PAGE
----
More information on the island’s cuisine is preserved in The Life of Luxury written around 350 B.C. by another Sicilian, Archestratus of Syracuse, who has often been called the “Father of Gastronomy.” Written not in prose, but in poetry, this was less of a how-to cooking manual, and more of an epicurean travelogue in which Archestratus, an inveterate traveler, described his journeys as far as the Black Sea in order to satisfy his hunger for good food. His work described the what, when, and where to procure a wide range of foodstuffs and how to prepare and enjoy them simply, in the local manner.
As for culinary style, Archestratus seems to have rebelled against the more complicated, sauce-based cuisine of his predecessors, much as the mid-20th century nouvelle cuisine replaced the more flamboyant cuisine classique that was based on the writings of Aguste Escoffier. When describing his preferred method of baking a bonito fish, Archestratus instructed his readers to sprinkle the fish with a little oregano and wrap it in fig leaves. He then sternly adds the caveat, “no cheese, no nonsense . . . just wrap it up!”
Due to Sicily’s location, adjacent to the “toe” of modern Italy and often in sight of the North African coast, the island has been a cultural crossroads since time immemorial, witnessing a succession of conquerors and their armies who have left behind a trail of scarred and sun-bleached ruins that stand in silent testimony to the transitory nature of human success. As each group moved off the stage and into the history books they left behind small morsels of their own culinary heritage, adding them slowly to the evolving entity that would become Sicilian cuisine.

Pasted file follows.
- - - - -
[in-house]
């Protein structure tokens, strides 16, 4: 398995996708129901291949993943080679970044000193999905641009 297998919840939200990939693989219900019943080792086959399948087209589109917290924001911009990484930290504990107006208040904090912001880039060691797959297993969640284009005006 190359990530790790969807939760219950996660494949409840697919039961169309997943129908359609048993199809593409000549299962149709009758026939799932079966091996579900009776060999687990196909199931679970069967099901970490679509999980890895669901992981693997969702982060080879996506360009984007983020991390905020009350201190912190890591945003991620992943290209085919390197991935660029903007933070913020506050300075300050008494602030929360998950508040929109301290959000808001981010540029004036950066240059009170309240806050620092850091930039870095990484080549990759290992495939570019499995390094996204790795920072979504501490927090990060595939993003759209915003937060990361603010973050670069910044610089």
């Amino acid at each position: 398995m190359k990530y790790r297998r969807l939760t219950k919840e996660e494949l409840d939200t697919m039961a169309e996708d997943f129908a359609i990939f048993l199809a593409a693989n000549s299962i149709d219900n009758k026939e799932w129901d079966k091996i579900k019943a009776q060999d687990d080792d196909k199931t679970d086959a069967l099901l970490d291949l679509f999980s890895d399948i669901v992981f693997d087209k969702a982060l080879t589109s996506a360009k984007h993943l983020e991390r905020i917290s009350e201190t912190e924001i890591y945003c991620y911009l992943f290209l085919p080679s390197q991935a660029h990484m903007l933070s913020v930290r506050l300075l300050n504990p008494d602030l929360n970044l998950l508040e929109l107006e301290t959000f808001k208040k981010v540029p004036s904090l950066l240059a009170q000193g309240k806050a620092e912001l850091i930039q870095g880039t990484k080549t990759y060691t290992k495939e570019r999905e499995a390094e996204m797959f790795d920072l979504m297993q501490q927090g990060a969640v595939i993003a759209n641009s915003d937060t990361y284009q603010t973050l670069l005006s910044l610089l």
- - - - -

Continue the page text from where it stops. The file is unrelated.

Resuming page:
After the Greeks left, the Romans arrived bringing with them their self-rising breads. Saracen Arabs followed introducing citrus fruits, couscous, and sugarcane to the local diet. Norman chefs brought a taste of northern Europe to fish preparation, while the Spanish introduced New World luxuries such as tomatoes, potatoes, and maize. Periodically, the culinary pendulum in the kitchens of Sicily would swing back and forth, marking the shift between the simple and the complex. The richness of today’s Sicilian menu was slowly coming into its own.
In 1989, an organization called Slow Food was founded by Carlo Petrini in order to counteract the encroachment of “fast food” and what was viewed as the associated fast life that was threatening traditional Italian values and customs. Slow Fish, a sub-set of Slow Food, focuses on responsibly procured and sustainable seafood that is treated to minimal preparation emphasizing simple condiments made from local ingredients. These are foods that are as much a part of the local terroir as the wines that are served with them. In a way, the pendulum has swung back. The goals of Slow Fish are very close to the philosophy of Archestratus who wrote his famous cookbook over 2,500 years ago. Once again it seems that the more things seem to change—the more they stay the same.